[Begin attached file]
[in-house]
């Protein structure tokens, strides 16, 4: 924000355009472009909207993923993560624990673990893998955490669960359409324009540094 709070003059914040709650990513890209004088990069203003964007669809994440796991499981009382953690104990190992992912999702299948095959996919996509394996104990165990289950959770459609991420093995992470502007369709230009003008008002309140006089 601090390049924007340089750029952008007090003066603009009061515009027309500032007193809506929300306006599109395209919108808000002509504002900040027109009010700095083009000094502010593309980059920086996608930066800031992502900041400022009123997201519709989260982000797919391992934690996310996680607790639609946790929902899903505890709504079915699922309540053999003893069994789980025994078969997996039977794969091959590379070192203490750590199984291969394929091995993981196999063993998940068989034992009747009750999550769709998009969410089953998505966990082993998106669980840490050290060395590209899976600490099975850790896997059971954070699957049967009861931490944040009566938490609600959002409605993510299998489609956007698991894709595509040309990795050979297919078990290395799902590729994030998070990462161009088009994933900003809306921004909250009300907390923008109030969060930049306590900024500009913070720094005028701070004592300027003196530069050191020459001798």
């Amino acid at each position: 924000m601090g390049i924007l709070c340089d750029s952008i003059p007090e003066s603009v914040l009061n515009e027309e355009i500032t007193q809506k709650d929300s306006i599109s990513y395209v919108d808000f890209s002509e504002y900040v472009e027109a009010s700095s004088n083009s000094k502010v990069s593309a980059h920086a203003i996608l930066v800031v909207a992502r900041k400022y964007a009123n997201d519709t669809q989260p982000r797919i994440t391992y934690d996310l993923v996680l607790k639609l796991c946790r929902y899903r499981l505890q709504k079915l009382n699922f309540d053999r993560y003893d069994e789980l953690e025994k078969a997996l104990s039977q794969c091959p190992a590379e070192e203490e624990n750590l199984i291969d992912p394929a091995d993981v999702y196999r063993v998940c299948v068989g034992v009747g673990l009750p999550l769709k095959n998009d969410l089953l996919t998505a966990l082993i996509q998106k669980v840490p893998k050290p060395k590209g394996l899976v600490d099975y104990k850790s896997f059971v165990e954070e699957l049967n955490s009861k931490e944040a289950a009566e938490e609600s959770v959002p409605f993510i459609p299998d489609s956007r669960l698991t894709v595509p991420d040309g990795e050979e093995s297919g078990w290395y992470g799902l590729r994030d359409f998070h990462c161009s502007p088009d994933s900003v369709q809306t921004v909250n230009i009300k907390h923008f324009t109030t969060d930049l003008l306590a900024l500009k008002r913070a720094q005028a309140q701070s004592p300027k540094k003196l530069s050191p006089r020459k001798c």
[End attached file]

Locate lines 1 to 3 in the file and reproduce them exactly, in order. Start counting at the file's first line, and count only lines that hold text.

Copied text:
[in-house]
């Protein structure tokens, strides 16, 4: 924000355009472009909207993923993560624990673990893998955490669960359409324009540094 709070003059914040709650990513890209004088990069203003964007669809994440796991499981009382953690104990190992992912999702299948095959996919996509394996104990165990289950959770459609991420093995992470502007369709230009003008008002309140006089 601090390049924007340089750029952008007090003066603009009061515009027309500032007193809506929300306006599109395209919108808000002509504002900040027109009010700095083009000094502010593309980059920086996608930066800031992502900041400022009123997201519709989260982000797919391992934690996310996680607790639609946790929902899903505890709504079915699922309540053999003893069994789980025994078969997996039977794969091959590379070192203490750590199984291969394929091995993981196999063993998940068989034992009747009750999550769709998009969410089953998505966990082993998106669980840490050290060395590209899976600490099975850790896997059971954070699957049967009861931490944040009566938490609600959002409605993510299998489609956007698991894709595509040309990795050979297919078990290395799902590729994030998070990462161009088009994933900003809306921004909250009300907390923008109030969060930049306590900024500009913070720094005028701070004592300027003196530069050191020459001798």
């Amino acid at each position: 924000m601090g390049i924007l709070c340089d750029s952008i003059p007090e003066s603009v914040l009061n515009e027309e355009i500032t007193q809506k709650d929300s306006i599109s990513y395209v919108d808000f890209s002509e504002y900040v472009e027109a009010s700095s004088n083009s000094k502010v990069s593309a980059h920086a203003i996608l930066v800031v909207a992502r900041k400022y964007a009123n997201d519709t669809q989260p982000r797919i994440t391992y934690d996310l993923v996680l607790k639609l796991c946790r929902y899903r499981l505890q709504k079915l009382n699922f309540d053999r993560y003893d069994e789980l953690e025994k078969a997996l104990s039977q794969c091959p190992a590379e070192e203490e624990n750590l199984i291969d992912p394929a091995d993981v999702y196999r063993v998940c299948v068989g034992v009747g673990l009750p999550l769709k095959n998009d969410l089953l996919t998505a966990l082993i996509q998106k669980v840490p893998k050290p060395k590209g394996l899976v600490d099975y104990k850790s896997f059971v165990e954070e699957l049967n955490s009861k931490e944040a289950a009566e938490e609600s959770v959002p409605f993510i459609p299998d489609s956007r669960l698991t894709v595509p991420d040309g990795e050979e093995s297919g078990w290395y992470g799902l590729r994030d359409f998070h990462c161009s502007p088009d994933s900003v369709q809306t921004v909250n230009i009300k907390h923008f324009t109030t969060d930049l003008l306590a900024l500009k008002r913070a720094q005028a309140q701070s004592p300027k540094k003196l530069s050191p006089r020459k001798c």